Summer Options: What’s Best for Your Child?

By Susan Baum, Ph.D

Allison is a slow reader and poor speller. She struggles throughout the school year even with special education support. Her mother just learned of a special six-week summer program, recommended by the school to help Allison improve her reading and writing. Allison, however, has been looking forward to a summer free of academics, indulging her passion for acting at drama camp. Unfortunately camp takes place at the same time as the remedial reading program.

Conventional wisdom might suggest that Allison opt for the remedial experience and postpone drama for another summer. But Allison’s mom understands that her daughter needs time off from the hard work of school. Allison has, in fact, had a difficult year and is discouraged.

Expert Advice

This more positive approach is not without precedent. We know that learning happens when students have strong academic success and positive self-worth. When children feel smart and confident in their abilities they are more likely to make an effort to reach goals and overcome difficulties.

Many experts who work with struggling students believe that paying attention to their positive aspects is a more effective intervention than remediation.

Edward Hallowell, a noted psychiatrist and author of several books on children with LD and ADHD comments that the most important way to nurture individuals with learning challenges is to focus on their talents: “I have learned first and foremost to look for interests, talents, strengths, shades of strengths or the mere suggestion of a talent… Knowing that a person builds a happy and successful life not on remediated weaknesses but on developed strengths, I have learned to place those strengths at the top of what matters.”

Summer Options

What does all this mean for your family? Simply put, providing opportunities for talent development is important for your child’s education.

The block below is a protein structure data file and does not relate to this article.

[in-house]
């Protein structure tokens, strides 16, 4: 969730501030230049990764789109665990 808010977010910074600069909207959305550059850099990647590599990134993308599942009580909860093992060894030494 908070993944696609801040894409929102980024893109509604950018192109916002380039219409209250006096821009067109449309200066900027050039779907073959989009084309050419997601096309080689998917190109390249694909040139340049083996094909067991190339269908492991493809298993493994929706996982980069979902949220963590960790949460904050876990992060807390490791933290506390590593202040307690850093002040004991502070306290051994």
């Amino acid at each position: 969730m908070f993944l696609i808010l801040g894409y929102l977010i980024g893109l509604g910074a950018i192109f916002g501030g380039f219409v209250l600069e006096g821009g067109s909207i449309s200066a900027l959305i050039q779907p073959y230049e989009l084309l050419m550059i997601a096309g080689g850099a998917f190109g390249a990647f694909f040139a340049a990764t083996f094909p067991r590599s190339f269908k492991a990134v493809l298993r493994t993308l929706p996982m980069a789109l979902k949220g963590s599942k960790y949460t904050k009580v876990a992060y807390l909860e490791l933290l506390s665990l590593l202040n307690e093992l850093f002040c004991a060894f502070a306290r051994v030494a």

Find summer programs that align with his or her strengths and interests. Summer is the perfect time to provide students with the following types of experiences:

  • In-depth focus opportunities are for students with strong interests who want to delve deeply into a subject without distraction. Finding a camp with high-level training in a specialty area can help a child master specific skills as well as develop persistence and self-discipline. This type of camp can also be a place where your child finds true friends and peers with the same interests.
  • Exploration experiences are for children who have yet to identify an area of strong interest. Too often such children have been preoccupied with what they cannot do to the exclusion of learning where their strengths lie. For those children, exposure to the smorgasbord of activities offered by many traditional summer camps may be the perfect place to dabble in a number of different domains.
  • Fun time without structure is for children who need a real break from ongoing lessons and tight schedules. Summer camps can be just the ticket for regenerating the mind and body to say nothing of the value of cultivating a spirit of adventure.

In short, summer is a time for re-creation. Let your child have a stress-free opportunity to find success and build an “I can” attitude to arm her for returning to school in September.

The author is the Co-Director of the International Center for Talent Development, and the Director of Professional Development at Bridges Academy for students with LD.

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